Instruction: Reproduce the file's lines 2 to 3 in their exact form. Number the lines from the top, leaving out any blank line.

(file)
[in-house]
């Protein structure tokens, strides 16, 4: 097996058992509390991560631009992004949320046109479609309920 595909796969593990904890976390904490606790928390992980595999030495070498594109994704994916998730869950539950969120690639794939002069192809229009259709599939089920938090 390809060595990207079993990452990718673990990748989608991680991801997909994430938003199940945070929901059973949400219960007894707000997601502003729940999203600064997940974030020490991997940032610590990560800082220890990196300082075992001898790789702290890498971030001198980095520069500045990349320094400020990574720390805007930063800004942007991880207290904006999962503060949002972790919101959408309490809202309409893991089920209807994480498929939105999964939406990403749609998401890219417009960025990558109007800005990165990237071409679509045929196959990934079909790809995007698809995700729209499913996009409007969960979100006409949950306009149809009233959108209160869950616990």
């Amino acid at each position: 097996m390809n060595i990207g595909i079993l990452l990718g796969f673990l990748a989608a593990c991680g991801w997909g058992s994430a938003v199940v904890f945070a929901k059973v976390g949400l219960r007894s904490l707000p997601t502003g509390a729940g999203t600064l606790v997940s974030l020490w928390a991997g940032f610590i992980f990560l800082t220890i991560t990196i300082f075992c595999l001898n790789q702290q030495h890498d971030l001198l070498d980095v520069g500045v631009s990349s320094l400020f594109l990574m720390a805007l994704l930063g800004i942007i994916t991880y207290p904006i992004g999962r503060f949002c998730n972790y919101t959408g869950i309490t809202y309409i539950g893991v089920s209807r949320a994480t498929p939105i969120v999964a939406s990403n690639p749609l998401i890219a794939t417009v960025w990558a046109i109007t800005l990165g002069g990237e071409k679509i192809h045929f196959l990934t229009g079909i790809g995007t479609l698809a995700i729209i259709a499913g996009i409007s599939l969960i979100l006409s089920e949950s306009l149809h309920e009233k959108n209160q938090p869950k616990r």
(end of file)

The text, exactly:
């Protein structure tokens, strides 16, 4: 097996058992509390991560631009992004949320046109479609309920 595909796969593990904890976390904490606790928390992980595999030495070498594109994704994916998730869950539950969120690639794939002069192809229009259709599939089920938090 390809060595990207079993990452990718673990990748989608991680991801997909994430938003199940945070929901059973949400219960007894707000997601502003729940999203600064997940974030020490991997940032610590990560800082220890990196300082075992001898790789702290890498971030001198980095520069500045990349320094400020990574720390805007930063800004942007991880207290904006999962503060949002972790919101959408309490809202309409893991089920209807994480498929939105999964939406990403749609998401890219417009960025990558109007800005990165990237071409679509045929196959990934079909790809995007698809995700729209499913996009409007969960979100006409949950306009149809009233959108209160869950616990």
């Amino acid at each position: 097996m390809n060595i990207g595909i079993l990452l990718g796969f673990l990748a989608a593990c991680g991801w997909g058992s994430a938003v199940v904890f945070a929901k059973v976390g949400l219960r007894s904490l707000p997601t502003g509390a729940g999203t600064l606790v997940s974030l020490w928390a991997g940032f610590i992980f990560l800082t220890i991560t990196i300082f075992c595999l001898n790789q702290q030495h890498d971030l001198l070498d980095v520069g500045v631009s990349s320094l400020f594109l990574m720390a805007l994704l930063g800004i942007i994916t991880y207290p904006i992004g999962r503060f949002c998730n972790y919101t959408g869950i309490t809202y309409i539950g893991v089920s209807r949320a994480t498929p939105i969120v999964a939406s990403n690639p749609l998401i890219a794939t417009v960025w990558a046109i109007t800005l990165g002069g990237e071409k679509i192809h045929f196959l990934t229009g079909i790809g995007t479609l698809a995700i729209i259709a499913g996009i409007s599939l969960i979100l006409s089920e949950s306009l149809h309920e009233k959108n209160q938090p869950k616990r």